What you neglect to mention is that the bad power season was 239 Plate Appearances while the good power season was 488 PA. Not 50/50.

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      • Choo says:

        Jeez, Marc, how dare you say 50/50 when it’s really 67.125/32.875. Off the cuff comments should be strictly prohibited here at fangripes.com. We demand anal retention down to the 5th decimal…minimum.

        Besides, everybody knows a mix has to be 50/50. No more. No less. For example, night and day is not technically a mix unless you a) reside directly on the equator or b) apply z-scores for crepusculum variance and regress to your non-equatorial position.

        Also, I hate to break it to you…but those mix tapes you made for your girlfriend back in high school weren’t really “mix” tapes. No wonder she broke up with you.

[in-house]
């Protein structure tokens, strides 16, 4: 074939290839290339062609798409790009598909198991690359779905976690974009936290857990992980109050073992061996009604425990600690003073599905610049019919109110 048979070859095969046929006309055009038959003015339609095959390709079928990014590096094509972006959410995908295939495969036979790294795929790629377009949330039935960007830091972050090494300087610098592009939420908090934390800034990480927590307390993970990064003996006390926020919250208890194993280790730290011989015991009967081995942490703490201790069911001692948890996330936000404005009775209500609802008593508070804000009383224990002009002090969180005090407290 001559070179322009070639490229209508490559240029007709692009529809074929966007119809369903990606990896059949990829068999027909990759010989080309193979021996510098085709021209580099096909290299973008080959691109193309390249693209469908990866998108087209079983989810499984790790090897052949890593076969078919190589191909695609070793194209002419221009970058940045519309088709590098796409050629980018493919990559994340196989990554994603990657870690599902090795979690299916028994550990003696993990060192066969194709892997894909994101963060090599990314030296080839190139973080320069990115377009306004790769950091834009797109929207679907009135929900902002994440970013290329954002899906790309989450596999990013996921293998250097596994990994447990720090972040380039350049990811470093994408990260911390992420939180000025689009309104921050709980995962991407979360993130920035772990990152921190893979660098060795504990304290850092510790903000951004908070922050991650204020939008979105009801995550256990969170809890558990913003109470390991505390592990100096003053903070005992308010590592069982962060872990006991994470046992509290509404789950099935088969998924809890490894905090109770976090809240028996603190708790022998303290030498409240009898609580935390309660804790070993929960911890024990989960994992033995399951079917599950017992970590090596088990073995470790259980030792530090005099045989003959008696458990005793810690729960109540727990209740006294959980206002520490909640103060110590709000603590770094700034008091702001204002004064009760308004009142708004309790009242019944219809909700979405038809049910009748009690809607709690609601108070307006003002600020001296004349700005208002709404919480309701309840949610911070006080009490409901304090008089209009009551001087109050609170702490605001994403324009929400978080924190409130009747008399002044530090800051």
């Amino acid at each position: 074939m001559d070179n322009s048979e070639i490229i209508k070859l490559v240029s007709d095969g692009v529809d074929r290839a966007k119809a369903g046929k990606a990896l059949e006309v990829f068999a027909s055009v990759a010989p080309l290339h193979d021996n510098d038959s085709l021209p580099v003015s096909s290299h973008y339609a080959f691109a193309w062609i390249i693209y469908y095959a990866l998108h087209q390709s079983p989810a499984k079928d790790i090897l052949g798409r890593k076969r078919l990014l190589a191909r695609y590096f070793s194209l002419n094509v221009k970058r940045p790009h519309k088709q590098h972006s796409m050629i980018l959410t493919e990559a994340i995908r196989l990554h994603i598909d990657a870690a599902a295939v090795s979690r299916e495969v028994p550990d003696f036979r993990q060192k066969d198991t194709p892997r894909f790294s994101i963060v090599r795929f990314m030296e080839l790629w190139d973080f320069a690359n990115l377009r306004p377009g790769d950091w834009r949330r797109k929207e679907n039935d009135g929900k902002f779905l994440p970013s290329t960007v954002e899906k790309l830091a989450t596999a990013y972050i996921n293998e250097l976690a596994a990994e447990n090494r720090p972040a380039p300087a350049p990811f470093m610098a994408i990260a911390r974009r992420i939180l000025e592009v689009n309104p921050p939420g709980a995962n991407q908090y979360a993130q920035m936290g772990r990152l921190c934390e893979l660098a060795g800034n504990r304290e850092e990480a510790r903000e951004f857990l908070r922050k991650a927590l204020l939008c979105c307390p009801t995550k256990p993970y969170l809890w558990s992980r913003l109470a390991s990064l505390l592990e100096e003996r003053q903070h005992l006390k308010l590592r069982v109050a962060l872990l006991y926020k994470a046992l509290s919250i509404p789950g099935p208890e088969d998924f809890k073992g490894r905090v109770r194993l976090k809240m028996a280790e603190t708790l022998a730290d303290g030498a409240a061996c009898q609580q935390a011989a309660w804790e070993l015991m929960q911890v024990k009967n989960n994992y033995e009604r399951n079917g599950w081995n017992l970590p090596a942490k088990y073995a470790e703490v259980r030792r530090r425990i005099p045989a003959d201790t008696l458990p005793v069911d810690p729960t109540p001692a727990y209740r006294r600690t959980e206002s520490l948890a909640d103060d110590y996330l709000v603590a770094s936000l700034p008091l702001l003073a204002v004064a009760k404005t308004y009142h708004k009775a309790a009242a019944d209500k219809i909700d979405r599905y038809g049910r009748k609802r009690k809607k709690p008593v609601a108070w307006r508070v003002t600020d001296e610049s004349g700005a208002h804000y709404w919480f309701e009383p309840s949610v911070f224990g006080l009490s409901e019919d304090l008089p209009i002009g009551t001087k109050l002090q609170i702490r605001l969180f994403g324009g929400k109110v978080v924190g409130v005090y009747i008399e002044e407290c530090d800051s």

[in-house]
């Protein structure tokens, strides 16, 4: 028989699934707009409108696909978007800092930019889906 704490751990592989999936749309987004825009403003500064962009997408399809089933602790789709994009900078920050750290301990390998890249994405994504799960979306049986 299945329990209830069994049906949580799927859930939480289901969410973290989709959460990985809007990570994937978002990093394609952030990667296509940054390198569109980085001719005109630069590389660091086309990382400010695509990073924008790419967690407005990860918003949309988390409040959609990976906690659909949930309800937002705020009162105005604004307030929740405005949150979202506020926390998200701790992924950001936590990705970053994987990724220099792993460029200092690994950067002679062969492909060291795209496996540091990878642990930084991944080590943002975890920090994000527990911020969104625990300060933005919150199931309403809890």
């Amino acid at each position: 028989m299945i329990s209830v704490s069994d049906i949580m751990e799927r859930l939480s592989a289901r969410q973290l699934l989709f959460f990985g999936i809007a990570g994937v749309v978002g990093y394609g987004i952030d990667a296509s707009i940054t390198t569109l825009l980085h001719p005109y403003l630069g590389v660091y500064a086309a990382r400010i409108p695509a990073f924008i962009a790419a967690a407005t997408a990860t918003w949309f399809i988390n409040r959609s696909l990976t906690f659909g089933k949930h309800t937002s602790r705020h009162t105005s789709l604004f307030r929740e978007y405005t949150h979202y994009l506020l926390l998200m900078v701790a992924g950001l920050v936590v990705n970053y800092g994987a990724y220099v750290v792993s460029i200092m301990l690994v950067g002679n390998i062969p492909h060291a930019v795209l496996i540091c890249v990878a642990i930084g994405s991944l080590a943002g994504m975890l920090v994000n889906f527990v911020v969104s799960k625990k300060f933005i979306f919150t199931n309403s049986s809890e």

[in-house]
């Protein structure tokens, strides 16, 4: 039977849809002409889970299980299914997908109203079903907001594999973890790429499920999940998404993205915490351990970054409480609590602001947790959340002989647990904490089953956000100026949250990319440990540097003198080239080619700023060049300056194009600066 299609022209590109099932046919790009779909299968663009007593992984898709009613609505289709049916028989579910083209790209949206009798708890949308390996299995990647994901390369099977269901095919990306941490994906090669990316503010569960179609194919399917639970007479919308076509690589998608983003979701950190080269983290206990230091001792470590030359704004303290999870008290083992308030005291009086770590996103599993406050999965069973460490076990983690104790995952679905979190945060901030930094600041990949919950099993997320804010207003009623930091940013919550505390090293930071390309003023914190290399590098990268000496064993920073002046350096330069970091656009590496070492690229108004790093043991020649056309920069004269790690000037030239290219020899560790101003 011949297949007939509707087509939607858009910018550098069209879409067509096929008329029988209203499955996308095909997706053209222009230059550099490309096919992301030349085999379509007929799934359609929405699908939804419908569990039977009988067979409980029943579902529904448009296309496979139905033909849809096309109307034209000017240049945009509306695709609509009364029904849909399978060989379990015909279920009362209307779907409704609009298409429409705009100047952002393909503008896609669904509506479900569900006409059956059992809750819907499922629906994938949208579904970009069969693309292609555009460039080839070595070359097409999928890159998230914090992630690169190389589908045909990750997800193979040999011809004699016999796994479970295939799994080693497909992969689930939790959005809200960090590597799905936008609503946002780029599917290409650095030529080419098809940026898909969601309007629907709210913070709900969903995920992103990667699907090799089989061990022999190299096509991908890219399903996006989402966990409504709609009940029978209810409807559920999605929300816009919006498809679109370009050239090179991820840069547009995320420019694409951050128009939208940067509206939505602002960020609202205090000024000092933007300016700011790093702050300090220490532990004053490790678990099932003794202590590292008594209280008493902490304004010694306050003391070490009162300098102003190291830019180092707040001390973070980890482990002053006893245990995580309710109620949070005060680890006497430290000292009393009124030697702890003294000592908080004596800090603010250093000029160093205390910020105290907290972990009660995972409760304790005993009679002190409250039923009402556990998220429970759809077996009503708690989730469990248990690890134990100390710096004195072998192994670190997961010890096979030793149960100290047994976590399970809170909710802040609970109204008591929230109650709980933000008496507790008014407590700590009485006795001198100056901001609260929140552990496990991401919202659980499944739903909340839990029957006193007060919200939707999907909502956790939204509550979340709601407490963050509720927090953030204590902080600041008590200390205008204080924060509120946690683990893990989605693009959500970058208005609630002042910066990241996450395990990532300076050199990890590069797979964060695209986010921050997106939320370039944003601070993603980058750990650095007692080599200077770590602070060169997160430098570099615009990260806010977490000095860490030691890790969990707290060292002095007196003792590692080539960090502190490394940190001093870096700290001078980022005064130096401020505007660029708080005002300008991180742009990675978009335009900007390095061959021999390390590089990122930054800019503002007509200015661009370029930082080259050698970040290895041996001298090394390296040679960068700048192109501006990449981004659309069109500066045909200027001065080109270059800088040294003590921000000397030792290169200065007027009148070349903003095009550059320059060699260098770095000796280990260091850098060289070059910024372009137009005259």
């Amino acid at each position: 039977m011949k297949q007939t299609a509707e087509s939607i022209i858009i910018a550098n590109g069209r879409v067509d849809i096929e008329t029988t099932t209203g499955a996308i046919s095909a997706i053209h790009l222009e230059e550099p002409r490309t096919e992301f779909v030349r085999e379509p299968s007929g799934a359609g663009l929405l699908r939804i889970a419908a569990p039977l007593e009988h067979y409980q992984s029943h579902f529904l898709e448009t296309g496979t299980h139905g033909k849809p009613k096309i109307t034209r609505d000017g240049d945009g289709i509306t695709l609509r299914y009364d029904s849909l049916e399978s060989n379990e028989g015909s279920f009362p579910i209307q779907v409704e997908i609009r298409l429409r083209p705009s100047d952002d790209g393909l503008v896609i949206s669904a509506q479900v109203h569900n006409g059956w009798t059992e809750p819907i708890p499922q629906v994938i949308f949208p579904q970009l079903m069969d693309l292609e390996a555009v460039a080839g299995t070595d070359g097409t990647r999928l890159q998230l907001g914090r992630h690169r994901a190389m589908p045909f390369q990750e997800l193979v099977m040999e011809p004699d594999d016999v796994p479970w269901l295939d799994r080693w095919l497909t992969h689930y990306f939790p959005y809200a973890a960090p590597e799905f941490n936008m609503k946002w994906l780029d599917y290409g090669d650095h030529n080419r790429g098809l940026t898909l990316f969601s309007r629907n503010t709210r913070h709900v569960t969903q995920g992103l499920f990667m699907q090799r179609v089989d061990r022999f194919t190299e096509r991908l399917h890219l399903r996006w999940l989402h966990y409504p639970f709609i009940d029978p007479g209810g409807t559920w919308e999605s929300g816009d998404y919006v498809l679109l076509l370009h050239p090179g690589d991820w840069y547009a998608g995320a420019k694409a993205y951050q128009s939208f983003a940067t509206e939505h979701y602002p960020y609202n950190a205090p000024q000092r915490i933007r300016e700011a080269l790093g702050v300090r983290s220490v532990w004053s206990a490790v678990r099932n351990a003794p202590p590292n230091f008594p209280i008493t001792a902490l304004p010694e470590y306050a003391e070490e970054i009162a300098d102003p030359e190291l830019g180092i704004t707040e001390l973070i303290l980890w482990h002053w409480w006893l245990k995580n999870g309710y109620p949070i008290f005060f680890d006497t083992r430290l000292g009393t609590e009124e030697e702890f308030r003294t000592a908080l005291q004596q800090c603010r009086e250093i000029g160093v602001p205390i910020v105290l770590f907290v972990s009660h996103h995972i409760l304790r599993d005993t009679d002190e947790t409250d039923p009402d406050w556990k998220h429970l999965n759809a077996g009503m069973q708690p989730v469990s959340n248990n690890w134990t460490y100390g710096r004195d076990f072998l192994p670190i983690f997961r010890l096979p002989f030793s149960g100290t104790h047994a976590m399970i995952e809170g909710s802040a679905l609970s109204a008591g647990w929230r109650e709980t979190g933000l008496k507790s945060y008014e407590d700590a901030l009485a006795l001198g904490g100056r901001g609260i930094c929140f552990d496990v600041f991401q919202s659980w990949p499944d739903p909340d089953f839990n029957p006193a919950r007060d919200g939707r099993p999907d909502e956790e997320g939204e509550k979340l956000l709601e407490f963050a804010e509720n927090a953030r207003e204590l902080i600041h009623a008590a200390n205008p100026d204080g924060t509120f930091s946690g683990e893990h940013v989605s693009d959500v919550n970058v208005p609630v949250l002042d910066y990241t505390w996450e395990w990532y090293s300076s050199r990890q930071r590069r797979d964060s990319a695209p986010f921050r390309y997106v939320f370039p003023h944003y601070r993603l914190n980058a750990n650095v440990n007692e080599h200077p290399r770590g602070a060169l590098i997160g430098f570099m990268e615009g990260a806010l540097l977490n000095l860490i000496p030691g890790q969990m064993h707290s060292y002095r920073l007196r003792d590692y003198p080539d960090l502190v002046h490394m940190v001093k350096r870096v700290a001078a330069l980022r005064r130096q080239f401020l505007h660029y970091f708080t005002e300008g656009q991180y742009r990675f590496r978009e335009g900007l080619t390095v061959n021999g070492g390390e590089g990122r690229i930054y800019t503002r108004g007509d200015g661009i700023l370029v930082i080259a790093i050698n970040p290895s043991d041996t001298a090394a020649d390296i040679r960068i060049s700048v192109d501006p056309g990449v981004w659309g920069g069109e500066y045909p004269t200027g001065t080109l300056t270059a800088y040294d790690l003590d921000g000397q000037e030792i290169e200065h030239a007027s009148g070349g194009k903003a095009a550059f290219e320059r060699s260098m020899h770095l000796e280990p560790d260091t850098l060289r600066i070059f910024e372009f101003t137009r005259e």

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      • Zack says:

        And Marc, you didnt even mention his struggles against LHP (<.700 OPS) or his very high BABIP last year.

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  3. Great website folks, I’ve been trying to find this info for a while now. Keep up the good work, you have some great quality content here. Thanks…

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  4. Tron says:

    *Insert unbased indignation over telling the truth about a team*

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  5. Omar says:

    When describing Wright’s awful season, don’t neglect that his K-rate spiked too, and he had the second highest GB/FB of his career.